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Violins & Violinists, December 1943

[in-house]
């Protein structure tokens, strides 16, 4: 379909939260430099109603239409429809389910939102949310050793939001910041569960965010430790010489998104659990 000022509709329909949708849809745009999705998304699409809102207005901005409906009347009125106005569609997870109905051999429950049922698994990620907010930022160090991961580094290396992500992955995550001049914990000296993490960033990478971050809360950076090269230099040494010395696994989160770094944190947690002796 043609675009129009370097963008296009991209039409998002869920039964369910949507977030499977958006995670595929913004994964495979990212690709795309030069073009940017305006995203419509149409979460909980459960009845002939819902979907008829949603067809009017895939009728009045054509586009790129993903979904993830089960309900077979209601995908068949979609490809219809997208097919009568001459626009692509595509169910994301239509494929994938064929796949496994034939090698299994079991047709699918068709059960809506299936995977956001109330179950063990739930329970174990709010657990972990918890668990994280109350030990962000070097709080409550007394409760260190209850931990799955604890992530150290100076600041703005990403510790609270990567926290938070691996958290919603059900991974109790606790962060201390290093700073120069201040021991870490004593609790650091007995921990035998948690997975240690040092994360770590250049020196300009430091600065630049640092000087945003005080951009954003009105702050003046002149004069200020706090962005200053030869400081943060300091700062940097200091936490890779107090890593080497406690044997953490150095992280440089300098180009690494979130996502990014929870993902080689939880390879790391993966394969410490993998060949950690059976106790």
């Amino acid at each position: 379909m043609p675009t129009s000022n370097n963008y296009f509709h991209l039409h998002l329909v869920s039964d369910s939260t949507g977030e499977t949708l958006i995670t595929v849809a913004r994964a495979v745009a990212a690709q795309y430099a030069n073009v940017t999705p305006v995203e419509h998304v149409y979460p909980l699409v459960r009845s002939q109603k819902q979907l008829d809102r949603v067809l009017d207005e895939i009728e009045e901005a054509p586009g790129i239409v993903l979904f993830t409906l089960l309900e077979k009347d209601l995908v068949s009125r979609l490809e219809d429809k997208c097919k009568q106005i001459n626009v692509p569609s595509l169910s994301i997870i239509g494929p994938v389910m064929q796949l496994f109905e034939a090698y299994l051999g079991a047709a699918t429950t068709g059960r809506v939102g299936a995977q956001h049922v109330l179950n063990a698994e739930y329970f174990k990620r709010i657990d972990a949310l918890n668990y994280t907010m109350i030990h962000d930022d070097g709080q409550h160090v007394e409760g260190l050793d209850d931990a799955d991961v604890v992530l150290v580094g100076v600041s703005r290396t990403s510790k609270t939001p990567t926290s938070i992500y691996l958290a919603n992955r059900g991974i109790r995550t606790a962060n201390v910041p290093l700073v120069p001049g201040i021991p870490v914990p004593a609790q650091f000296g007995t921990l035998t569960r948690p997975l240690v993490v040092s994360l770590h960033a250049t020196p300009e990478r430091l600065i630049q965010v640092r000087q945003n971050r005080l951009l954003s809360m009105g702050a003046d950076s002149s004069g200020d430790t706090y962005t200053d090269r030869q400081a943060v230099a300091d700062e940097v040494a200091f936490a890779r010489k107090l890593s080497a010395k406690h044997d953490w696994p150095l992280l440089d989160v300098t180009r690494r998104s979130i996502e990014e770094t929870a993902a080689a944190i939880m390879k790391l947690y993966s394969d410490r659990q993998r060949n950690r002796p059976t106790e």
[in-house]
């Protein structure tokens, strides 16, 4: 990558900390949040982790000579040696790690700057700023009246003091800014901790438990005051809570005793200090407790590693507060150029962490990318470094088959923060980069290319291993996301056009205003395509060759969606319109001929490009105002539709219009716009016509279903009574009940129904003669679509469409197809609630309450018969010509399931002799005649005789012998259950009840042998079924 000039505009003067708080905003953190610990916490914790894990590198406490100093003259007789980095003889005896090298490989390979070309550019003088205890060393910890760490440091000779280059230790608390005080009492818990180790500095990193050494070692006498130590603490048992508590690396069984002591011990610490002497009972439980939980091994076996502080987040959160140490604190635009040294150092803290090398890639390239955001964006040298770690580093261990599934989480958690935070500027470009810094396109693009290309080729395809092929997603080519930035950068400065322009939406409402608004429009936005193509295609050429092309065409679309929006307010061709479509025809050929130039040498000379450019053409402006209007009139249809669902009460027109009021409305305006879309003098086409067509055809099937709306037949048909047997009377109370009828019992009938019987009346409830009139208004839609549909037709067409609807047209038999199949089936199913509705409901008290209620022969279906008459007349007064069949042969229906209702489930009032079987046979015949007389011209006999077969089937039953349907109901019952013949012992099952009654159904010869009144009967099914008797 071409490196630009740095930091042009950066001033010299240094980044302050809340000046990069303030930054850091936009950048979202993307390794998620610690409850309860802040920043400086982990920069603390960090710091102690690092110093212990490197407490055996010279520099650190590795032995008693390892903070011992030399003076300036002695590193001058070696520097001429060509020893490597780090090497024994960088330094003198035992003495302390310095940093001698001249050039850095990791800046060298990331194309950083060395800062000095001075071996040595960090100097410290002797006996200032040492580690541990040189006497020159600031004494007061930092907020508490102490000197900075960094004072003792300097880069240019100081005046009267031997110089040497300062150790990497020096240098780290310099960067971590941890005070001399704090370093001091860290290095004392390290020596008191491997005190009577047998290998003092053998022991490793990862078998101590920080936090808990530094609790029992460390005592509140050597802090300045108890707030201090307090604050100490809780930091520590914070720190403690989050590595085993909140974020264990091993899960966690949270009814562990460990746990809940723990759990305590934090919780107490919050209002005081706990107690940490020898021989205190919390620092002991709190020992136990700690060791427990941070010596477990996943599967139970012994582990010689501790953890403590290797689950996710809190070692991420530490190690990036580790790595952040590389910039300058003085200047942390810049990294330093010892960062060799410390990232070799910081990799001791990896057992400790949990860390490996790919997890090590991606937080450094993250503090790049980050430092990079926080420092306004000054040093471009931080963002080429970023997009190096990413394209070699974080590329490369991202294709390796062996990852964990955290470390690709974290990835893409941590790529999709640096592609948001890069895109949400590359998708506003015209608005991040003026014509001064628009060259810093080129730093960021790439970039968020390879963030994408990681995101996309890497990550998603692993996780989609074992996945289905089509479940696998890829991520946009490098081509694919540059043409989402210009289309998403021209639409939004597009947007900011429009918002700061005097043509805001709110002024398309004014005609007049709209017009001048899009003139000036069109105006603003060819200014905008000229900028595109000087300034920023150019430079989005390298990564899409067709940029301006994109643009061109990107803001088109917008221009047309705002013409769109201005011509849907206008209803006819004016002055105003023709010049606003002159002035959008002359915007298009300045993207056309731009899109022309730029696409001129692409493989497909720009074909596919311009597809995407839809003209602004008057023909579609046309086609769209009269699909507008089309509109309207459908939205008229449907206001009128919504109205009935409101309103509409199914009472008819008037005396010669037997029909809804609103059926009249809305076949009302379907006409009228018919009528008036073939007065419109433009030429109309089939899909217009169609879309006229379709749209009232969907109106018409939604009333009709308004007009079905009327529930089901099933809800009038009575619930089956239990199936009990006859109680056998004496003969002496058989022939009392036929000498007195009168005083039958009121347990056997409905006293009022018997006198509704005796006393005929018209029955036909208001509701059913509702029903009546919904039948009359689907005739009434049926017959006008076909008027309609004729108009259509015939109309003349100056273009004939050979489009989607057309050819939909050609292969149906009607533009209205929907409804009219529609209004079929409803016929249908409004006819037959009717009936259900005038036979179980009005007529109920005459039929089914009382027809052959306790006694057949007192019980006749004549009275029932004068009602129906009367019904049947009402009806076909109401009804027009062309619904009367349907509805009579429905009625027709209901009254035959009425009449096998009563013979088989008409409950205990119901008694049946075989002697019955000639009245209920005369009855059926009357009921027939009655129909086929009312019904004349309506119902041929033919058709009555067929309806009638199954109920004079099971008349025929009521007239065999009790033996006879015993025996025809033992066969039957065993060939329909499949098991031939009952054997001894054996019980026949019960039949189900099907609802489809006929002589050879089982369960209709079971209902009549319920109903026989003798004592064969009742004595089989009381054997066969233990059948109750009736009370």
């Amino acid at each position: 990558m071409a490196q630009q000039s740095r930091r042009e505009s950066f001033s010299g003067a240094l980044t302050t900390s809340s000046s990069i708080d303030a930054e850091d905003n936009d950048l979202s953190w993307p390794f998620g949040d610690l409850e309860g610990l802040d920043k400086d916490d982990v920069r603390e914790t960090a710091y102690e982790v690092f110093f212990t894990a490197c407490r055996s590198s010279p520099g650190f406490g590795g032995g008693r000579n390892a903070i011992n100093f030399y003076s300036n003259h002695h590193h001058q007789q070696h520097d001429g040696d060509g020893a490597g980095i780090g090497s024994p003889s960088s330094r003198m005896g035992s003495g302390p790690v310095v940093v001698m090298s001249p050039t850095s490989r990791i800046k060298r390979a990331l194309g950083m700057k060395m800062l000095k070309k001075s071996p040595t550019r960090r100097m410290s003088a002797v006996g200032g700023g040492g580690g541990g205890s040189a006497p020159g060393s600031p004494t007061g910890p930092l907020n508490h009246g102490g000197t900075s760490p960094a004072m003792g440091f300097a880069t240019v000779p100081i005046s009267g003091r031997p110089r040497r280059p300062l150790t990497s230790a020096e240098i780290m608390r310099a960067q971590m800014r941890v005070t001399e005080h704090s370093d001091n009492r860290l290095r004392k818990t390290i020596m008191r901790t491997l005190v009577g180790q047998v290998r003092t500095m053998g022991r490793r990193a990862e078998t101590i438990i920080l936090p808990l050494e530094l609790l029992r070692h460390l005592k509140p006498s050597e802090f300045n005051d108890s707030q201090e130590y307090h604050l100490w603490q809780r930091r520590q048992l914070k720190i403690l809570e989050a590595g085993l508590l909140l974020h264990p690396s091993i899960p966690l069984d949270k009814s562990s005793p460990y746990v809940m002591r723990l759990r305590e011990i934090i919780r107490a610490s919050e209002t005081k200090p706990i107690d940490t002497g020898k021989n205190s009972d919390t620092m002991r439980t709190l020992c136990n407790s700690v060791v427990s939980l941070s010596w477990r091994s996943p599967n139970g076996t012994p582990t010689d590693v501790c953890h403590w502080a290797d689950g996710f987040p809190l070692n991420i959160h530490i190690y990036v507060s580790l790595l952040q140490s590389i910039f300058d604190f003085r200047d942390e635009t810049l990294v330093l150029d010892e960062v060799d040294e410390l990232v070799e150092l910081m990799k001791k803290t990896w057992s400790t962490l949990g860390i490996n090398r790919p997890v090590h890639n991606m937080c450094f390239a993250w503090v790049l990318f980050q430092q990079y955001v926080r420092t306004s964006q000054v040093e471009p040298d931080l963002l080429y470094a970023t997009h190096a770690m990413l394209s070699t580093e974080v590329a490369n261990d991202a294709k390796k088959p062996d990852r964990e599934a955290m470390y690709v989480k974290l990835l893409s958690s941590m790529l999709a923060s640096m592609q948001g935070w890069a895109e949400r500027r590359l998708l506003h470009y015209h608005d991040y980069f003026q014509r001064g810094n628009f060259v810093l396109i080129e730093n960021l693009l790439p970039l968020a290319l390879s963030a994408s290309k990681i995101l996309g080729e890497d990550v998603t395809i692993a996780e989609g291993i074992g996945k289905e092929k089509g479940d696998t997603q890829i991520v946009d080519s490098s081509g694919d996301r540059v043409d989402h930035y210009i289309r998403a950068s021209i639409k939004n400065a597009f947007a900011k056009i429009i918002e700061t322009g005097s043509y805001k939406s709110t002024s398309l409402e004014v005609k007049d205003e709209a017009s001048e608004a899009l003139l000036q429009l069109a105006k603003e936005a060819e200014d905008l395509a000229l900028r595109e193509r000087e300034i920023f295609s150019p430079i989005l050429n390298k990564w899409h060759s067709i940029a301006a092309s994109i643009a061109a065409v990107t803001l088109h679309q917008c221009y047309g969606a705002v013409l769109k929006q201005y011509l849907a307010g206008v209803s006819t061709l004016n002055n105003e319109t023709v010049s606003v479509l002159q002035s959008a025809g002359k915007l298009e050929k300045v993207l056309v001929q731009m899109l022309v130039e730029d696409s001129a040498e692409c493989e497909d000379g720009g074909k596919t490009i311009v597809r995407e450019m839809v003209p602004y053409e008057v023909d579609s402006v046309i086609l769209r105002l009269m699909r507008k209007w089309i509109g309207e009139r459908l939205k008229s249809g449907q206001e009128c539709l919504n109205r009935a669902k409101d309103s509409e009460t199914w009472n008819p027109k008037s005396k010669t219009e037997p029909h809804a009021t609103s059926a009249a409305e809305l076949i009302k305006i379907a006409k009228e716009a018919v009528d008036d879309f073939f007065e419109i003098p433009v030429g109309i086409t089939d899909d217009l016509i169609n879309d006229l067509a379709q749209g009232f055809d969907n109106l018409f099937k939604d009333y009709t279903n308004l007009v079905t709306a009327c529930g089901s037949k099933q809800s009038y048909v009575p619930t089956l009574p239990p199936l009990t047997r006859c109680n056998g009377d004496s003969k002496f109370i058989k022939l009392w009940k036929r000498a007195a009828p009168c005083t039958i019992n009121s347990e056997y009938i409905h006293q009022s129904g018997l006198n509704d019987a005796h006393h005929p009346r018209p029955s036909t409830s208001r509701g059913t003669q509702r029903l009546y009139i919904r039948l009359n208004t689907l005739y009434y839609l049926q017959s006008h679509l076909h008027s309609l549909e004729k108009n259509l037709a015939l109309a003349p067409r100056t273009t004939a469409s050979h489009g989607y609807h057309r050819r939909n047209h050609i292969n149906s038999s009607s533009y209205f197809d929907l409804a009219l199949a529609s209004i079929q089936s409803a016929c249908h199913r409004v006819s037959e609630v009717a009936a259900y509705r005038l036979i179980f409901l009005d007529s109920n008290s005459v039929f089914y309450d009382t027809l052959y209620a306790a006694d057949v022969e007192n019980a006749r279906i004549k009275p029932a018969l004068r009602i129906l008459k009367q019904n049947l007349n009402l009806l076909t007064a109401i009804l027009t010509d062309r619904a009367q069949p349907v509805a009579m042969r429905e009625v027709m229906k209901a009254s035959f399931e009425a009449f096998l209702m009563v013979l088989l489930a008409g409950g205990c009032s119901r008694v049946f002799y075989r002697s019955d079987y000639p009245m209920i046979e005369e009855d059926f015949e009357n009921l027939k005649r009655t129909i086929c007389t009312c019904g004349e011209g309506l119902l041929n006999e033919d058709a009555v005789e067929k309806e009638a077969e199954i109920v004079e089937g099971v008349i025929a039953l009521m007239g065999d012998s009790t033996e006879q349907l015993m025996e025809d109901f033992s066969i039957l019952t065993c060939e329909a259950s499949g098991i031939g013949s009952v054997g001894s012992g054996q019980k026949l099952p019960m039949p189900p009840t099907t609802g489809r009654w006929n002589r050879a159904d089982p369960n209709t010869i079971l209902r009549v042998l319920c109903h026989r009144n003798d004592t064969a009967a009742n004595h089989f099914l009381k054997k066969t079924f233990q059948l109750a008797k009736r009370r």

metallic plate, by which the player was enabled to graduate the tension. At a period subsequent to this, these primitive methods gave place to other improvements, viz., the substitution of a screw for regulating the tension, whilst the outline approached more closely in form to our modern bow. In the eighteenth century the bow arrived at great perfection through the scrupulous care and attention of that celebrated French maker, Francois Tourte, who has left a lasting fame throughout Europe. The bows of this maker, from their excellent quality, were high in price, and now it is almost impossible to obtain them, from their having been anxiously sought after by many of our finest professional Violinists and collectors of such worthy mementoes (sic): but excellent bows are now to be had by several other distinguished makers, and, what is of the utmost importance, at a reasonable price." This introductory paragraph includes the naming of various makers, together with some information regarding certain details of construction. As more' closely related to our topic, Davidson continues:— "The woods principally used in the manufacture of bows are Brazil or Pernambuco wood, snakewood, logwood, ironwood, horsewood, mahogany, beech, &c., whilst the nut is formed of ebony or ivory. Amongst the preceding woods none is found to give the required results equal to Brazilwood, from which all our finest bows are now formed. There are several varieties of this wood, named after the places of their growth, viz., Pernambuco, Sapan, Santa-Martha, Lamon, Japan &c. By some it is affirmed that this wood gave the name to the country in which it principally grows—Brazil; and the Portuguese made it a source of vast and royal revenue, hence it was at one time termed Queenwood. It commonly grows in dry, barren, and rocky places, and the trunk of the tree is of large dimensions, crooked, knotty, and full of cracks. The flowers of this tree are of a beautiful red colour, and possess an agreeable aromatic smell, which stimulates the brain, and the branches are slender and full of many prickles. The bark is exceedingly thick, whilst none of this species of wood contains pith, except the Japan variety. The wood is hard, and, when newly cut, of a yellowish colour, which becomes red on exposure to the air. It may be distinguished from logwood by its paler colour, and for surety the inexperienced amateur may apply the following tests:—Boil a small quantity of the chips in water, filter, and when cold add a few drops of a solution of acetate of lead, protochloride of tin, or lime-water, when if the precipitate is crimson, it is Brazilwood—and if violet, then it is logwood. "Brazilwood is extensively used in dyeing, and is generally exported in bundles, from which the finest pieces are selected by the bowmaker, but these, like angels' visits, are 'few and far between,' as the wood naturally possessing so many blemishes and inequalities, few faultless pieces are to be found, hence this alone tends to augment the prices of such bows...." This excerpt indicates that Davidson gave more than passing thought to his subject, and, as related to ours, presented the most detailed account of wood used in bow making remarked upon up to this point in our narrative. After further comments on the sums which Tourte obtained for his bows, the process of bending the wood by heat, etc., Davidson writes about various patents:—". . . a simple and ingenious method of bow-hairing invented by Mr. Walker, late of Castle Newe, Aberdeenshire, now of Williamstown, U. S., a gentleman who possesses a large collection of Violins, and who is also author of a Collection of Strathspeys and Reels." Then, after explaining the method employed the paragraph continues: "Ironwood bows are generally too heavy, and lack the necessary elasticity. Steel is now used in the formation of bows, but wood will always have the preference over metals in the construction of such an article as a Violin-bow." "A recent invention is that of Johnson, of Cincinnati. This violin-bow is filled with fine metal strands, and is calculated to obviate the necessity of either having the bow to refill every few months, or to play with but little hair in it, which is always an inconvenience, and gives a poor and squeaky tone. Johnson's Metallic Patent Bow is filled with metallic threads about the size of horsehair, having the strands fastened solid, in such a manner that none can work loose, and will last as long as the stick, or any other part of the bow, which is not usually the case with other bows. The sticks are of Brazilwood of good quality, of medium and heavy grade, are well recommended, and furnished at a price suitable for all Violinists. They take rosin freely, and vibrate the strings with force and certainty. "Space will not permit of herein including a practical description of bow-making, but the amateur will, at the present day [that was some seventy years ago—would that his words applied to our generation!] be enabled to readily purchase excellent bows at a medium price, as he cannot do better than supply himself with one made either by Vuillaume, Dodd, or Johnson. The price of Vuillaume's bows, made either of wood or steel, with movable hair, and mounted in silver, are 30s each [about $6.00 at current rate of exchange]; and without movable hair, plain wood, 10s 6d. [about $2.10 today]. Dodd's bows are sold at prices varying from 12s. to 30s., according to quality and finish [$2.40 to $6.00]. Johnson's Metallic Bows are sold at 12s. 6d.